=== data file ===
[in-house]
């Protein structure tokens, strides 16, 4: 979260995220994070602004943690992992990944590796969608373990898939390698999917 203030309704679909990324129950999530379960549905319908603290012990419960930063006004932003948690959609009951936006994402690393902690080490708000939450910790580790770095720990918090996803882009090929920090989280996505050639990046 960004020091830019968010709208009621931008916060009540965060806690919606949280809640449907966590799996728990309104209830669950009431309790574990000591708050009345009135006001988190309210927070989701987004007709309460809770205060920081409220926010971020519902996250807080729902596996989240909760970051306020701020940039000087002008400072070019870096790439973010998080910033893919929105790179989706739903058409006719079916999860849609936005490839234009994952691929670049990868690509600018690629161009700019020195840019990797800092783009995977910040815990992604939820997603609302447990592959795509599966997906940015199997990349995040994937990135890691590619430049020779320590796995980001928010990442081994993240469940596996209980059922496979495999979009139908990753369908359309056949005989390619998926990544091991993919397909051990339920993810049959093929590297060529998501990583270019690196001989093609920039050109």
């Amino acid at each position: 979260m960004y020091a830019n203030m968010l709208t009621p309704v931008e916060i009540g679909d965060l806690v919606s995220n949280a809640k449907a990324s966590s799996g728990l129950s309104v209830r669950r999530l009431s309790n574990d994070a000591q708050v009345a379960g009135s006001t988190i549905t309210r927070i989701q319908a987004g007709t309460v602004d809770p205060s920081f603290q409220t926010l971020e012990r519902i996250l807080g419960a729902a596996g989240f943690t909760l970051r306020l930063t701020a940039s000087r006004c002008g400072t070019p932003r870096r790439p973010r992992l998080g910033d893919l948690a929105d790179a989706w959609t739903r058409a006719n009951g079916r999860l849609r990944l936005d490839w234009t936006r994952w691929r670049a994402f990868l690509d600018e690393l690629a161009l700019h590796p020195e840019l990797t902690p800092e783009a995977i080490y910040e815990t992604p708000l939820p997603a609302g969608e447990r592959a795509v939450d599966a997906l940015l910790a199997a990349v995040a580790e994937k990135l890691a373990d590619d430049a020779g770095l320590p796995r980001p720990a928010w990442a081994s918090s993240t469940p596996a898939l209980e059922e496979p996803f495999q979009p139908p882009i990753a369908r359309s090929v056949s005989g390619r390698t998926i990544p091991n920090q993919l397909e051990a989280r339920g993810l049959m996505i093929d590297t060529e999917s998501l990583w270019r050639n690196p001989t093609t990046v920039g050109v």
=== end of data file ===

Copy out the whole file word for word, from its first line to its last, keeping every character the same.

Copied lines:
[in-house]
């Protein structure tokens, strides 16, 4: 979260995220994070602004943690992992990944590796969608373990898939390698999917 203030309704679909990324129950999530379960549905319908603290012990419960930063006004932003948690959609009951936006994402690393902690080490708000939450910790580790770095720990918090996803882009090929920090989280996505050639990046 960004020091830019968010709208009621931008916060009540965060806690919606949280809640449907966590799996728990309104209830669950009431309790574990000591708050009345009135006001988190309210927070989701987004007709309460809770205060920081409220926010971020519902996250807080729902596996989240909760970051306020701020940039000087002008400072070019870096790439973010998080910033893919929105790179989706739903058409006719079916999860849609936005490839234009994952691929670049990868690509600018690629161009700019020195840019990797800092783009995977910040815990992604939820997603609302447990592959795509599966997906940015199997990349995040994937990135890691590619430049020779320590796995980001928010990442081994993240469940596996209980059922496979495999979009139908990753369908359309056949005989390619998926990544091991993919397909051990339920993810049959093929590297060529998501990583270019690196001989093609920039050109």
């Amino acid at each position: 979260m960004y020091a830019n203030m968010l709208t009621p309704v931008e916060i009540g679909d965060l806690v919606s995220n949280a809640k449907a990324s966590s799996g728990l129950s309104v209830r669950r999530l009431s309790n574990d994070a000591q708050v009345a379960g009135s006001t988190i549905t309210r927070i989701q319908a987004g007709t309460v602004d809770p205060s920081f603290q409220t926010l971020e012990r519902i996250l807080g419960a729902a596996g989240f943690t909760l970051r306020l930063t701020a940039s000087r006004c002008g400072t070019p932003r870096r790439p973010r992992l998080g910033d893919l948690a929105d790179a989706w959609t739903r058409a006719n009951g079916r999860l849609r990944l936005d490839w234009t936006r994952w691929r670049a994402f990868l690509d600018e690393l690629a161009l700019h590796p020195e840019l990797t902690p800092e783009a995977i080490y910040e815990t992604p708000l939820p997603a609302g969608e447990r592959a795509v939450d599966a997906l940015l910790a199997a990349v995040a580790e994937k990135l890691a373990d590619d430049a020779g770095l320590p796995r980001p720990a928010w990442a081994s918090s993240t469940p596996a898939l209980e059922e496979p996803f495999q979009p139908p882009i990753a369908r359309s090929v056949s005989g390619r390698t998926i990544p091991n920090q993919l397909e051990a989280r339920g993810l049959m996505i093929d590297t060529e999917s998501l990583w270019r050639n690196p001989t093609t990046v920039g050109v």